Cook right at home as ANF Deputy Forest Supervisor

Chris Cook has come home.

Basically.

The “new” Allegheny National Forest (ANF) Deputy Forest Supervisor actually took up his post on Jan. 29 of this year. Cook graduated from Kane Area High School, holds a bachelor’s from Gannon in Anthropology, and a master’s from Texas A&M in Nautical Archaeology. Cook grew up in Mt. Jewett, on the eastern edge of the ANF, and began his career of service to the federal forest service at the Marienville Ranger District.

Cook has returned to the region from the Nevada State Office of the Bureau of Land Management (BLM) in Reno, where he served as Branch Chief for Non-Renewable Resources. His responsibilities there included policy, budget, and workload management in the areas of planning, National Environmental Policy Act (NEPA), cultural resources, tribal consultation, recreation, wilderness, renewable energy, and lands and realty.

Aside from the Marienville Ranger District and Nevada’s BLM, Cook has a range of experience from being a U.S. Army paratrooper, underwater archaeologist, university lecturer, restaurant manager, lab supervisor, and guest researcher. He’s spent time with the Center for the Study of the First Americans and the Center for Maritime Archaeology in Rosklide, Denmark.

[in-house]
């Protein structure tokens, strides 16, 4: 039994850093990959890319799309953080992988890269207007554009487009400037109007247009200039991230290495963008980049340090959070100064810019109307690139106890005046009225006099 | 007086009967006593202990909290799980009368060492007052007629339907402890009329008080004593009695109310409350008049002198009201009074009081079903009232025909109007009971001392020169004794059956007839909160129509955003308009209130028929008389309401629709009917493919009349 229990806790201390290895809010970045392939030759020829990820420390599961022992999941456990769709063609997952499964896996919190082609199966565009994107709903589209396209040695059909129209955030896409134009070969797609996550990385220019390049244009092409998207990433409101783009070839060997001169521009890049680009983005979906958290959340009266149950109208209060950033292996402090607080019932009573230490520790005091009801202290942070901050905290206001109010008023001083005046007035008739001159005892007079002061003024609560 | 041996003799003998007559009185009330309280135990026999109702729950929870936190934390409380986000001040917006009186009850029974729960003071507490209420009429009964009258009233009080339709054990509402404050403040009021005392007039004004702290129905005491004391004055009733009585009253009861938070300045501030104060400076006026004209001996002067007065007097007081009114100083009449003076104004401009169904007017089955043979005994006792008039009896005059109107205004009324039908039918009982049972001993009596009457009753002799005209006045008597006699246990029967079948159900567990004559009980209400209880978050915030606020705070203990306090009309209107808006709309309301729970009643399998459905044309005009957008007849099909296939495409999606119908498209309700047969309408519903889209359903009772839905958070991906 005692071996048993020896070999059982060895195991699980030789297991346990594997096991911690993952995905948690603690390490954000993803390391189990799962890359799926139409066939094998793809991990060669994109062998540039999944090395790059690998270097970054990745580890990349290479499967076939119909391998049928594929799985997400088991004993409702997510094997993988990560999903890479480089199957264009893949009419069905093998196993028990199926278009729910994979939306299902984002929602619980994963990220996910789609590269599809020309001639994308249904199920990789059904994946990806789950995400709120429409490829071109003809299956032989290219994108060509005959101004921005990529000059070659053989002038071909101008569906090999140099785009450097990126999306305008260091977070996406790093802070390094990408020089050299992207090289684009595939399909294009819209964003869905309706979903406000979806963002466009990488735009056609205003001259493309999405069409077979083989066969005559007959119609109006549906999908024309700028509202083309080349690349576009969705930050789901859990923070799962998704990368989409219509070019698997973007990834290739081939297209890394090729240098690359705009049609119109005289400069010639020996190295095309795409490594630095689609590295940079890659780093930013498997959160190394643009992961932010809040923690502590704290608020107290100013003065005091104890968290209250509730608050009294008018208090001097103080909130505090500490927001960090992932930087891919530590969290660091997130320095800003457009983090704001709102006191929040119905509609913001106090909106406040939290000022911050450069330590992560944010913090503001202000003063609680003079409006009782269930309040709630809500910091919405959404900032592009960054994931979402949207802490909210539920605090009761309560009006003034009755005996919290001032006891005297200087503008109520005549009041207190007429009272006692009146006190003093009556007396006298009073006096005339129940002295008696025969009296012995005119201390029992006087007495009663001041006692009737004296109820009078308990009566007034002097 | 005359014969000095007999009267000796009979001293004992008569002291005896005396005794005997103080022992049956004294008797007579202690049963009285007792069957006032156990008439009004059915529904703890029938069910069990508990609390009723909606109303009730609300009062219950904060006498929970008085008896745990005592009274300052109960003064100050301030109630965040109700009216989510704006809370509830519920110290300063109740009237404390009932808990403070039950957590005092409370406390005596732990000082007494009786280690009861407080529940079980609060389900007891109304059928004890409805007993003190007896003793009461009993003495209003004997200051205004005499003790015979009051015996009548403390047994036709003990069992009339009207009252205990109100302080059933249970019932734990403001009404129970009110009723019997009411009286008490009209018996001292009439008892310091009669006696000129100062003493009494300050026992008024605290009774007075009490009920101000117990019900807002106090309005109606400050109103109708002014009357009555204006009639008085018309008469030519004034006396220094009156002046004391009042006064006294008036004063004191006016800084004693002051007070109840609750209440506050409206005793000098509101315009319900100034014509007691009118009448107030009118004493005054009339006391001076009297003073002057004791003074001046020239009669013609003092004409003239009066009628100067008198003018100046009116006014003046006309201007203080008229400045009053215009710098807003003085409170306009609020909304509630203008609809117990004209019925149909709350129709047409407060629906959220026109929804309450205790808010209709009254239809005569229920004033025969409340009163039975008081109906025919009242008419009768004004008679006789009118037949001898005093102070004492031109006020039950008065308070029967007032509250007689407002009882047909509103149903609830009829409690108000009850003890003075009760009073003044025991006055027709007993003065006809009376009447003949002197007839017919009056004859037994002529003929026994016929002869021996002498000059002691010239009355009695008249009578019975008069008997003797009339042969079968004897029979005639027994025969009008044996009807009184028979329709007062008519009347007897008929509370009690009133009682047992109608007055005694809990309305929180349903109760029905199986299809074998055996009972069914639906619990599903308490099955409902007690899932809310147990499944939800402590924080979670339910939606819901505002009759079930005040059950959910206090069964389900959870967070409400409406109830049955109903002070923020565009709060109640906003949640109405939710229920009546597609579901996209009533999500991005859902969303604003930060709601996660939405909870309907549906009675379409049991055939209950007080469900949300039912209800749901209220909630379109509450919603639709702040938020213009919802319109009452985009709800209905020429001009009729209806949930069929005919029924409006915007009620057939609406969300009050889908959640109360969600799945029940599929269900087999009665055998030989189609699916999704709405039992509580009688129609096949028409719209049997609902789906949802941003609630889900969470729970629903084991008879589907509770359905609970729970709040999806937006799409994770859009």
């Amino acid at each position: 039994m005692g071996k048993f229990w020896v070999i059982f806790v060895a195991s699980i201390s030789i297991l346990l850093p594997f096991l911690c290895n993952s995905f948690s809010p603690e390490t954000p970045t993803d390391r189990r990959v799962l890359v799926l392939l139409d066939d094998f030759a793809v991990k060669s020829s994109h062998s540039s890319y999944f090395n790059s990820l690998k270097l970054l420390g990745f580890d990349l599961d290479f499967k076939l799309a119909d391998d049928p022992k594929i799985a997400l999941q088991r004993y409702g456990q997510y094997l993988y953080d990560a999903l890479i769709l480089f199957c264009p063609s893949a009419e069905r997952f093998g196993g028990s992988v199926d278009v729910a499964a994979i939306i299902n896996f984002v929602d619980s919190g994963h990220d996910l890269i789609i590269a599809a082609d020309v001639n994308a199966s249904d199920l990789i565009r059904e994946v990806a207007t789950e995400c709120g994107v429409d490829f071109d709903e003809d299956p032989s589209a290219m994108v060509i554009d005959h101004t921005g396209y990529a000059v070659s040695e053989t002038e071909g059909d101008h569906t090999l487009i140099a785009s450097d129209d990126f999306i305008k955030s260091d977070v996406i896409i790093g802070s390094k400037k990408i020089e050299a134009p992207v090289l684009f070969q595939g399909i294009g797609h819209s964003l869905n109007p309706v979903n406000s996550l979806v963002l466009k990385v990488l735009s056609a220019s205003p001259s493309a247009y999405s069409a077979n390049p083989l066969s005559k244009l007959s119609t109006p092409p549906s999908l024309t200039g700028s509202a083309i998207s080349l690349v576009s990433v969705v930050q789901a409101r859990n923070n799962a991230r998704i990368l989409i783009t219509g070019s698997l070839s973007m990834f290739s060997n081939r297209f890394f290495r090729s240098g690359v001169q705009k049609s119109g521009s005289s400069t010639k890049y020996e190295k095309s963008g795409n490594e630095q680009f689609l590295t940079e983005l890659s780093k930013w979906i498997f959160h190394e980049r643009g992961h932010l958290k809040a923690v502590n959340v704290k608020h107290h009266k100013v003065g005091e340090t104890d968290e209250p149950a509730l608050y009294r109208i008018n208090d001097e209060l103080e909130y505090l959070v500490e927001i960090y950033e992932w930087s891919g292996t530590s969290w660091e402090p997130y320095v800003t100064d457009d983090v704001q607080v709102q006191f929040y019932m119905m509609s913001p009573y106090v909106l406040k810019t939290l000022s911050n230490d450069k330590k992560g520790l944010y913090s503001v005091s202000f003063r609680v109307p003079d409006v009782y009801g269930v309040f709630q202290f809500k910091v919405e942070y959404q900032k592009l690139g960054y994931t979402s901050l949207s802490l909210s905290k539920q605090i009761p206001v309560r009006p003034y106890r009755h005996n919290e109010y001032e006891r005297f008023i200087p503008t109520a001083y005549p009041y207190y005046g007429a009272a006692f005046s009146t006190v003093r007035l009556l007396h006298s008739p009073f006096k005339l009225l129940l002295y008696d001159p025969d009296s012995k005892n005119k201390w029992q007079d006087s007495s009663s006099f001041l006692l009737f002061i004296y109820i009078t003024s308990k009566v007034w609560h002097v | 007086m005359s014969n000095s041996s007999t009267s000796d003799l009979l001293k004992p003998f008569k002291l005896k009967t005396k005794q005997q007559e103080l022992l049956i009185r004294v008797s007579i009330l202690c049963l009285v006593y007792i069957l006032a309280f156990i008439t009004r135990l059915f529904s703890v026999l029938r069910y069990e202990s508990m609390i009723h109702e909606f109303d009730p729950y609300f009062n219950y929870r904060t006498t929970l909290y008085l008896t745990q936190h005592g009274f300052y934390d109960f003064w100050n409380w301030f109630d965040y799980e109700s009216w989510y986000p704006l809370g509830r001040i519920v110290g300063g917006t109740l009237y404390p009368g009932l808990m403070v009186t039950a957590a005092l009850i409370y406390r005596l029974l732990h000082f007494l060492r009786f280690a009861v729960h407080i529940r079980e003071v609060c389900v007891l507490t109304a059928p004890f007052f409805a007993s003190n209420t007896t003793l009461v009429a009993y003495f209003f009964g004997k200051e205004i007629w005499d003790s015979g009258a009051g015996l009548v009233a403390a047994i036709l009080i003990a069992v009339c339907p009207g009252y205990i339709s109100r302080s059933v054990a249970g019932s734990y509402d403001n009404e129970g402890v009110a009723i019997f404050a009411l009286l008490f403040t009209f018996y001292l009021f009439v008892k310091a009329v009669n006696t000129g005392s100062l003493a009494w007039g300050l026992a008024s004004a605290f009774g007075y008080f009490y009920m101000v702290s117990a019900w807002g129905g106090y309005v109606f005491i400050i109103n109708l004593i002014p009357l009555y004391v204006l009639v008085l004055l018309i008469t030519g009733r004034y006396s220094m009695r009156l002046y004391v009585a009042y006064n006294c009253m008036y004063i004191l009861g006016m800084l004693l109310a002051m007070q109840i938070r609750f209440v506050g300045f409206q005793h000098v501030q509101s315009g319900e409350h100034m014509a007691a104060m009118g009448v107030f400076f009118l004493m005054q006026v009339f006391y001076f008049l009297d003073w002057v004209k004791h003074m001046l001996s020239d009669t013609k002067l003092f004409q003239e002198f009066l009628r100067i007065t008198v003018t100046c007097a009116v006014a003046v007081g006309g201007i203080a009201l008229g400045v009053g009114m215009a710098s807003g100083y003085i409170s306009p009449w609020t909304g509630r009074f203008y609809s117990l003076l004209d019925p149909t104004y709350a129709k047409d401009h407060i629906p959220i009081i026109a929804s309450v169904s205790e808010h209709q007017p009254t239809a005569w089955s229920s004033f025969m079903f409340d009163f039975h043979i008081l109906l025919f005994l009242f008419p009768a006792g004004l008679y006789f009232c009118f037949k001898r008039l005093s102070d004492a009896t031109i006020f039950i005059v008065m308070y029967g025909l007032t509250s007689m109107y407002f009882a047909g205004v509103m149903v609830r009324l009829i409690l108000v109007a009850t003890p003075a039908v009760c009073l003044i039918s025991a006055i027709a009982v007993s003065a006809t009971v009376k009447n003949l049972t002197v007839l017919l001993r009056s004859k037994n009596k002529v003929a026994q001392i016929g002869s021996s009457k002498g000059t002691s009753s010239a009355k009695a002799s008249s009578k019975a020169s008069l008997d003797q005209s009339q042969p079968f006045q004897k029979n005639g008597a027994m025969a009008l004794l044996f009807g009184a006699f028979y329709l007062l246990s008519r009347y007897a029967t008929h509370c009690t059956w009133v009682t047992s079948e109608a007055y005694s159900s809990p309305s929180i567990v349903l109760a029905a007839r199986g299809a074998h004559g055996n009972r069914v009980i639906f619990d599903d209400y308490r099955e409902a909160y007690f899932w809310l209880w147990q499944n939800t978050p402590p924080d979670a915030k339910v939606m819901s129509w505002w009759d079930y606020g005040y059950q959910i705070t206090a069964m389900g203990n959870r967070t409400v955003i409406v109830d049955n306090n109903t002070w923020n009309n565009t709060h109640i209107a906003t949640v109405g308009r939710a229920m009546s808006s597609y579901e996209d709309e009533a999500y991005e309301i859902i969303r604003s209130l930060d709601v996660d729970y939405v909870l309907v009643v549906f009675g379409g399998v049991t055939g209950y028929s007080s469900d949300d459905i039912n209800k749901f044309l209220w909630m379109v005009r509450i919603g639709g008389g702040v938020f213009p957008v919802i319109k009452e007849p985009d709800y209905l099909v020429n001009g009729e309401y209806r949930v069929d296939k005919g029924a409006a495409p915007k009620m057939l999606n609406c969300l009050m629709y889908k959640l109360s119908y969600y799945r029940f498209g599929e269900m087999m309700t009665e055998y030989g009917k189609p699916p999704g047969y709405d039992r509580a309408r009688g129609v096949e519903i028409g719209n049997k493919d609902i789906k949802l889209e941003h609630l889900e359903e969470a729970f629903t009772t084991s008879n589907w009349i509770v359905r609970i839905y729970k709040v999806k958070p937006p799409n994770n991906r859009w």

“I am endlessly grateful to be back in the area,” said Cook of his move back to his home region, “not only to be closer to family but also to have the opportunity to aid in providing vision and guidance for the Allegheny, the backyard where I grew up.”

The position of Deputy Forest Supervisor is a bit nebulous in terms of actual duties, said Cook on Friday. “We’re actually kind of trying to define that right now, but basically it makes me an alter-ego of the Forest Supervisor.”

Since January, Cook said, he’s been working on more administrative types of things like budget and hiring issues. But the “highly variable” position could find him helping to administer ANF programs, getting hands-on in the woods, or working directly with those who use and recreate in the ANF. It all just depends, said Cook, on what the need is at any given time.

So what brings a Kane native back to Warren, and his career full circle?

“I wanted to come home,” said Cook. “I had my eye on this forest since around 1995, when I worked as an archaeologist in Marienville.” Cook also cited his multi-generation Pennsylvania family, with a father who was a state trooper and a heavy footprint in the commonwealth overall, as the main force driving him here. In truth, said Cook, the ANF has always been the ultimate plan for him. “My path in grad school took me out west,” he said, but “the plan has always been to get back here. I missed the woods.”

Cook said that he’s enjoyed his time back in the ANF, adding that while Nevada was great and he “sort of got used” to the climate and environment there, he’s very much looking forward to a classic Pennsylvania autumn in the forest where he grew up. “It’s great to be back in the woods,” he laughed, adding that so far, his work in the ANF “has been everything I hoped it would be.”

COMMENTS